Past Performance is Not Indicative of Future Results

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If you’ve ever spoken to an investment advisor who works for a bank, the odds are they showed you charts with the past performance. This is done to show you that the funds are a “proven” winner and you should invest them. However, what they should really be telling you (but never will) is that past performance is not indicative of future results.

So where does the line “past performance is not indicative of future results” come from? It’s actually in every mutual fund prospectus or investment disclosure. The reason it’s included is so investors understand that past results don’t guarantee future results.

Seems odd right? Investment advisors use past performance to sell you product, yet all the disclosure documents say it’s not a good reference. Advisors use the positive information to help make a sales pitch, but here’s an explanation of why you shouldn’t blindly trust that information.

past performance

Does past performance really not matter?

Many new investors have a hard time grasping the concept that past performance is not indicative of future results. If certain funds have been doing well over the last few years, that must mean the fund managers know what they’re doing right?

Sure, you could look at it that way, but it’s still a crapshoot. In Andrew Hallam’s book, Millionaire Teacher: The Nine Rules of Wealth You Should Have Learned in School, he explains that there are five factors that reduce the returns of actively managed US mutual funds.

  • Expense Ratios
  • 12B1 Fees
  • Tradings Costs
  • Sales Commissions
  • Taxes

Not all of these factors apply to Canadians, and to be fair, some fees have been reduced or eliminated, but that doesn’t change the fact that these factors cut into the return of mutual funds.

The reason many people still look at past performance is because they don’t know what to compare it with. It’s actually quite simple, you want to compare the returns of mutual funds with the average return of a similar index.

Well it turns out that the average index ends up beating actively managed funds about 90% of the time. Yes, 10% of funds get higher than average returns, but what are the odds of you picking the right fund?

Why it’s okay to settle for average returns

If you built a diversified portfolio of index funds, you could reasonably expect average returns of roughly 6-9% a year depending on your asset allocation. As mentioned above, this beats out the returns of 90% of actively managed funds.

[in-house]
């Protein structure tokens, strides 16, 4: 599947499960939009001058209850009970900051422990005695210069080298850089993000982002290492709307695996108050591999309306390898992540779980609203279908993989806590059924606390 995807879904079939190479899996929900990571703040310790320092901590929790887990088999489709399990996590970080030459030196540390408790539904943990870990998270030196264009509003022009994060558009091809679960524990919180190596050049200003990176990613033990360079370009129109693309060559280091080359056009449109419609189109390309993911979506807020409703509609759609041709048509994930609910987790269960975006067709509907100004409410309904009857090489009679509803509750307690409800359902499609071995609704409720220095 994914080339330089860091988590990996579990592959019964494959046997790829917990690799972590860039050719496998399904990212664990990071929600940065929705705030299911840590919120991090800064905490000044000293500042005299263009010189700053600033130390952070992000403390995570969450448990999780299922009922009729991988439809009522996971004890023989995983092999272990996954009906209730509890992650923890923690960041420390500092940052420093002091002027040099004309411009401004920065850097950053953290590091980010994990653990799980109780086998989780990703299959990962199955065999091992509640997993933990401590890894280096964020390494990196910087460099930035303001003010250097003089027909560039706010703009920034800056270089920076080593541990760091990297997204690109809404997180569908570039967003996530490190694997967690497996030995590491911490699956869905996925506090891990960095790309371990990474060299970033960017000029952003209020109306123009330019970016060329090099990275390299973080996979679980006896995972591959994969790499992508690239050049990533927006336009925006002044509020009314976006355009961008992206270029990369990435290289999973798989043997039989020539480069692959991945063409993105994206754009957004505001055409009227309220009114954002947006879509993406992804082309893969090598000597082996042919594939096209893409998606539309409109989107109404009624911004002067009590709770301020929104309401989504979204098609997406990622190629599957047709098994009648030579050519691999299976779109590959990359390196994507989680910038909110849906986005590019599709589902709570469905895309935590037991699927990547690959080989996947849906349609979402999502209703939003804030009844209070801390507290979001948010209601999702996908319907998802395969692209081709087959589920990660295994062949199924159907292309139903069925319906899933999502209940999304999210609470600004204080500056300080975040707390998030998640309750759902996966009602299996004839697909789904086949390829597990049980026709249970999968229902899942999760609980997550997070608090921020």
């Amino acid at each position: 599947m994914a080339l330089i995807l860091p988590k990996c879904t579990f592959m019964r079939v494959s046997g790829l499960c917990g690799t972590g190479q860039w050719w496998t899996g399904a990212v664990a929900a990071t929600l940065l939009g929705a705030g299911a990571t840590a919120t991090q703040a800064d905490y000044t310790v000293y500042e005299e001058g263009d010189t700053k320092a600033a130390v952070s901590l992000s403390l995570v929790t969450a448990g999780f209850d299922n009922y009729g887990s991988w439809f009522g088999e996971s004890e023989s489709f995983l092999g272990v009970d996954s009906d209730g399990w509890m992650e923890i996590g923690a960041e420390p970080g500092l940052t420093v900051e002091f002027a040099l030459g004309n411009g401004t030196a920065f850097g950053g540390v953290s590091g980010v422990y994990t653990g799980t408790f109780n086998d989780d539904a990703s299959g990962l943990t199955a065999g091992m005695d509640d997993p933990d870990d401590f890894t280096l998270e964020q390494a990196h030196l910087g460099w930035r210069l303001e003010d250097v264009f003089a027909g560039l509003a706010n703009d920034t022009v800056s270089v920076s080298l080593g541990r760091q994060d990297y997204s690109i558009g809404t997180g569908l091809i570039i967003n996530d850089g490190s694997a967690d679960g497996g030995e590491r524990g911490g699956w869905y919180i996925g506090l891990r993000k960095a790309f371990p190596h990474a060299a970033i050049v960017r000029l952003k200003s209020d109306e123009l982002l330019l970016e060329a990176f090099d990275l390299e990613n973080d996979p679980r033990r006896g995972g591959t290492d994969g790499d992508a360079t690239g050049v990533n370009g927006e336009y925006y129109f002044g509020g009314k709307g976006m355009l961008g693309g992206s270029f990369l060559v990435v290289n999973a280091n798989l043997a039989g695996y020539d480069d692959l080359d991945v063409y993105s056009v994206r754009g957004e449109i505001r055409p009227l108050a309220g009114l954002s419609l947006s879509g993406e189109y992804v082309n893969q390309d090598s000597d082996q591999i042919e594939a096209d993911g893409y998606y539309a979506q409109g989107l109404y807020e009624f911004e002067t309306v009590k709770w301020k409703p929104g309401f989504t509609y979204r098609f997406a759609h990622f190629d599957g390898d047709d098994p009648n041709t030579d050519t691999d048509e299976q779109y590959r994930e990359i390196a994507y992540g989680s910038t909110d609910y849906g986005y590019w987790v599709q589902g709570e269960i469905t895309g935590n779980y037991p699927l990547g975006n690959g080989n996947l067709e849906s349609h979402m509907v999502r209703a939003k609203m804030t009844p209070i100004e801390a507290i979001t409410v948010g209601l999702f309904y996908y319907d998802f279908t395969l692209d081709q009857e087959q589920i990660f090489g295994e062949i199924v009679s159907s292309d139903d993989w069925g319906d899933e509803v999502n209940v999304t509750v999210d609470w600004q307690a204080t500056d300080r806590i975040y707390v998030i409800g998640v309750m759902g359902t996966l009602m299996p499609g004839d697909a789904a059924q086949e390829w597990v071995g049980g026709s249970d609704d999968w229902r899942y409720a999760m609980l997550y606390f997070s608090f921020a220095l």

Investment advisors rarely talk about index funds because they don’t make them any money. In some cases, they might actually sell you a mutual fund that tracks an index, but charges you the higher management expense ratio. This greatly cuts into your returns and is one of the factors Andrew Hallam talks about.

Tracking indexes aren’t very sexy, but it’s a proven way to grow your portfolio. The best part about index funds is that you can invest in them on your own, through a robo-advisor, or with Tangerine Investment Funds.

Final thoughts

I realzie I’m simplifying things quite a bit, but the above links should give you enough reference material to give you the basics of index investing. You should also check out the Canadian Couch Potato website which is the ultimate source for Canadian index investing.

About Barry Choi

Barry Choi is a Toronto-based personal finance and travel expert who frequently makes media appearances. His blog Money We Have is one of Canada’s most trusted sources when it comes to money and travel. You can find him on Twitter:@barrychoi


  1. Owen @ PlanEasy on May 24, 2017 at 9:31 AM

    The thing that hits home for me is the selection bias with mutual funds. When a banker shows you a mutual fund they’re only showing you the ones that have done well over the last 5-10 years.

    When that mutual fund first started it was probably one of ten new funds the bank launched. But over time the bank will shut down mutual funds that don’t perform well. They don’t advertise these under-performing funds and so they remain small and eventually just get shut down.

    This leads to a ton of selection bias on behalf of the bank. Of course the fund they’re showing you has done well, they’ve probably shut down the other nine funds that didn’t do so well, and if they haven’t shut them down then they’re at least not going to try and sell you that one.

    Its like me throwing 10 darts at a dart board and only showing you the one that got a bulls-eye.

    • Barry Choi on May 25, 2017 at 1:10 AM

      Hey Owen,

      Yes, I totally forgot (I guess that’s the point) that banks kill off the funds that don’t perform well. By doing this, it’s easy for advisors to say that all their funds have a track record of performing well.

  2. […] is Not Indicative of Future Results – Money We Have. [online] Money We Have. Available at: [Accessed 1 Apr. […]

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